5keys.jpg

Next week we are going to take this a bit deeper and discover the five key factors you can use to successfully price your products and services that will help you generate more revenue, build your brand, and successfully grow your company.  I know from all the questions I have been getting that this is a hot subject, so please feel free to post your comments or questions below and be sure to add a link to your business website.

 

 

 

 

How To Create Your Own Iconic Logo

3 Sep

logos-50-prime

 

With all the new business owners entering the market I have been getting a lot of questions on how to create a really great logo. So this week I have compiled a list of six characteristics that distinguish instantly recognizable logos from the more forgettable.

 

Make It Simple  logo - I Love NY

 

The success of a great logo is in the simplicity. Milton Glaser, the legendary graphic designer best known for the “I Love New York” logo, says “You want to move the viewer in a perception so that when they first look at [the logo]…they get the idea, because that act between seeing and understanding is critical”.

 

logo - Coca-ColaMake It Unique

 

Your logo should stand out and be recognized among the slew of others in your same market space. Keep in mind that a logo does not need to say what your company does. The Mercedes logo is not a car. The Virgin Atlantic logo is not an airplane. The Apple logo is not a computer. So do not feel like your coffee shop’s logo needs to show coffee beans. If you can convey an emotion with your logo that your customer will experience after using your products or services you should have a home run.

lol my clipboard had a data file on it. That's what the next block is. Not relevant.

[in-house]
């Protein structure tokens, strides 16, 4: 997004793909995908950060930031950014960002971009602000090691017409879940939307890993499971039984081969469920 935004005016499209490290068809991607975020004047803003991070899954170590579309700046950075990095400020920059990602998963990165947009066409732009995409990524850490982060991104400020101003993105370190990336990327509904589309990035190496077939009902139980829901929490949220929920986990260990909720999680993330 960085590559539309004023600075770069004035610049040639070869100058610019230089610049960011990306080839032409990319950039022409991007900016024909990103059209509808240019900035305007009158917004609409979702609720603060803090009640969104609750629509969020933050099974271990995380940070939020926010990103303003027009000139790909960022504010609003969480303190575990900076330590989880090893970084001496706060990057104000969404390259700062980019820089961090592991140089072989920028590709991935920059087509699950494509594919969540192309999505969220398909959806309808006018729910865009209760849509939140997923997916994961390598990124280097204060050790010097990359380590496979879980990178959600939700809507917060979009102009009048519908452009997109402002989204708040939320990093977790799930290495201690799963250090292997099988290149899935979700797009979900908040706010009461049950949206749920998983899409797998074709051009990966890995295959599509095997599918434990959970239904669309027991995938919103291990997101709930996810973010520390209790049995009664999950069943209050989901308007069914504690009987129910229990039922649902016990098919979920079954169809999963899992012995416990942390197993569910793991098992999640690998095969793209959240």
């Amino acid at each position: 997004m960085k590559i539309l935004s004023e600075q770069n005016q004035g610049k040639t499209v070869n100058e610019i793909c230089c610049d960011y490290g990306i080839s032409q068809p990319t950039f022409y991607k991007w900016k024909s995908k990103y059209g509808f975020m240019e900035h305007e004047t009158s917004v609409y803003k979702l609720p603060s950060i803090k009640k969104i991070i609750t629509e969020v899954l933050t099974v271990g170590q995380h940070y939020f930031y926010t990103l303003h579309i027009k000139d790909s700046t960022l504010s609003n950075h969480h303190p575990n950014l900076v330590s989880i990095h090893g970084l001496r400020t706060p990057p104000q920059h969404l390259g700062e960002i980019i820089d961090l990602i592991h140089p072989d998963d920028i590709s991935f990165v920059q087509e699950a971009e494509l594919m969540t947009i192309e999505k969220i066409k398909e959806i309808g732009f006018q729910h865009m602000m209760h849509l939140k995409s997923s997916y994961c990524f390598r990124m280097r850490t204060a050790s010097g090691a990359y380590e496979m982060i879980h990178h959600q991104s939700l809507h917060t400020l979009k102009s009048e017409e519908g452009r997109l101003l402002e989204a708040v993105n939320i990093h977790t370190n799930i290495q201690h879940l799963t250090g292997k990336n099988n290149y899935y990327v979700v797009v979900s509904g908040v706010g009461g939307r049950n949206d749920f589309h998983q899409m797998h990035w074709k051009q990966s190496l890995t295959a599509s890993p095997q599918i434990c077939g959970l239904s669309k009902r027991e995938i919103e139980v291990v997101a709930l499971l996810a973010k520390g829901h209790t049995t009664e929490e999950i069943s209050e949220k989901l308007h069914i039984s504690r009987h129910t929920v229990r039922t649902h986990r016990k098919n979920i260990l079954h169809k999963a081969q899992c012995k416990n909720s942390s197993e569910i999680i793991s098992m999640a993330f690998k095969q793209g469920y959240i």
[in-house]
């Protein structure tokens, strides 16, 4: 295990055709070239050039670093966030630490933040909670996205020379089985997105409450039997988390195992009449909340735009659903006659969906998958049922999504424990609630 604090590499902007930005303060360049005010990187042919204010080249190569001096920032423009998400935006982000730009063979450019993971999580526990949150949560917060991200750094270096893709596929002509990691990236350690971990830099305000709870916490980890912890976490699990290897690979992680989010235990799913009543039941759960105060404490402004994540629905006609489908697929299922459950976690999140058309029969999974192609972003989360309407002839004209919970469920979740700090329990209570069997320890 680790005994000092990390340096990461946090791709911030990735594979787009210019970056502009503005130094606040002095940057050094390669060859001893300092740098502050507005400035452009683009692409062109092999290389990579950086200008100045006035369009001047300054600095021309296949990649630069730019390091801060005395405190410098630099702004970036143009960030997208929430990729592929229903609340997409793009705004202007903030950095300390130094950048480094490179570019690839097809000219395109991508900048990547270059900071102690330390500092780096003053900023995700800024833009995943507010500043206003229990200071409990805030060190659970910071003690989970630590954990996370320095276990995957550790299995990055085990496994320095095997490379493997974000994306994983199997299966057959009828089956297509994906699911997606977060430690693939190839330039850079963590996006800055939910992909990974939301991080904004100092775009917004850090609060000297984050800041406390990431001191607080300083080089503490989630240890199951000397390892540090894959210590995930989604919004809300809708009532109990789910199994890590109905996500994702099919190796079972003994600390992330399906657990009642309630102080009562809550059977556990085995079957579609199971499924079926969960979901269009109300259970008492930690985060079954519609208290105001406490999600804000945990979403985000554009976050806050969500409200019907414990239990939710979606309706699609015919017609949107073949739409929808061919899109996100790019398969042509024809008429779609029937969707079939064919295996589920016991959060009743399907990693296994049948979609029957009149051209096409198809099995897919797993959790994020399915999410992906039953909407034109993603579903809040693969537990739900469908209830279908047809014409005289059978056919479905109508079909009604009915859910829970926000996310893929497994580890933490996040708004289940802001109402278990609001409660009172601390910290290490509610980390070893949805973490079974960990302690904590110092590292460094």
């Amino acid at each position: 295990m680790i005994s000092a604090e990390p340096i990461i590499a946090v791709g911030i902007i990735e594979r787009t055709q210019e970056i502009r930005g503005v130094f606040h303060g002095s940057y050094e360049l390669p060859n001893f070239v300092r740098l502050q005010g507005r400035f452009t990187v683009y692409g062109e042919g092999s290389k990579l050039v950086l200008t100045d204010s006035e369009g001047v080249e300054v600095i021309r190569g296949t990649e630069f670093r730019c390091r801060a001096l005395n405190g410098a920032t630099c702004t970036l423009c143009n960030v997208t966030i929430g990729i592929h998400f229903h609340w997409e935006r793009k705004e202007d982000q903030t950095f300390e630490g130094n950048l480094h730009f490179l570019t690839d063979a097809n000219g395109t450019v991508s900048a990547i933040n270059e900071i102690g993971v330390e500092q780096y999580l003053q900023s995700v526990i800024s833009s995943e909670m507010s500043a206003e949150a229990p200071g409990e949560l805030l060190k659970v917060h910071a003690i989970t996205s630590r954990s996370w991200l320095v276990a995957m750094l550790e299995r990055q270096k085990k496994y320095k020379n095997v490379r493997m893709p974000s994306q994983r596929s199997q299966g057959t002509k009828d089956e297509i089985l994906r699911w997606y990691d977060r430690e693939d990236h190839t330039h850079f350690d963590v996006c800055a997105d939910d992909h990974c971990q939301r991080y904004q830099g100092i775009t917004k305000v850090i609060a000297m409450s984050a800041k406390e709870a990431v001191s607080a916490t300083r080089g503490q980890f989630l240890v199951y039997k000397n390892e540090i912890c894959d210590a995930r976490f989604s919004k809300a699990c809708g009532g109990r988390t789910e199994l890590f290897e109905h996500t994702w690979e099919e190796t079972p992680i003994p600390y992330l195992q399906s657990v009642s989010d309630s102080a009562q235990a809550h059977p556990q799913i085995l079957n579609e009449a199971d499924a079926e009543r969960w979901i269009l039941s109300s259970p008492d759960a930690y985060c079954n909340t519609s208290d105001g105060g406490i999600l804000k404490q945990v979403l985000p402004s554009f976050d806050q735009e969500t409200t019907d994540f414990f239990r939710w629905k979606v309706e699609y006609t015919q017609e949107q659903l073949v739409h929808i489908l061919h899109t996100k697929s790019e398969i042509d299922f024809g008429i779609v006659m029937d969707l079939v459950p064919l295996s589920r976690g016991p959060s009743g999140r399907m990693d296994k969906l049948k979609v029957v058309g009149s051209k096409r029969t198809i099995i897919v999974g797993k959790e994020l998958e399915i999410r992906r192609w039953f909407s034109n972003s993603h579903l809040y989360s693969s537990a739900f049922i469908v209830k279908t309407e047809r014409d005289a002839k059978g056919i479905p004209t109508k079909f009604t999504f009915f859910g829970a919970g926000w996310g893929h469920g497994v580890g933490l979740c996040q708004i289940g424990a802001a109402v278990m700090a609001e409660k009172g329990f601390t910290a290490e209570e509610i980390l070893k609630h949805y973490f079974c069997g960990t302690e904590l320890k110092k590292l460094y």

Make It Adaptable  logo - Starbucks

 

Strong logos translate well across different mediums. Will your logo evoke the same meaning on a business card, as it will on a billboard? “Keeping the design simple allows for flexibility in size. Ideally, your design should work at a minimum of around one inch of visual field without loss of detail. That is why keeping it simple works best. When your logo does not reproduce well on a small scale, it can cause problems for your brand’s clarity and value.

color-guide

Make It Appropriate

 

Before embarking on any sort of marketing campaign, you must first nail down your target audience. A logo needs to accurately reflect a company’s culture and values or the company’s essence. If you are creating a logo for a lawyer, you are going to want to ditch the fun approach in favor of something more professional. If your target market is the mothers of small children, you are going to want to take the opposite approach and keep things fun and light. Color is a major attribute in determining the appropriateness of a logo design. You want to use colors that are appealing to your target market.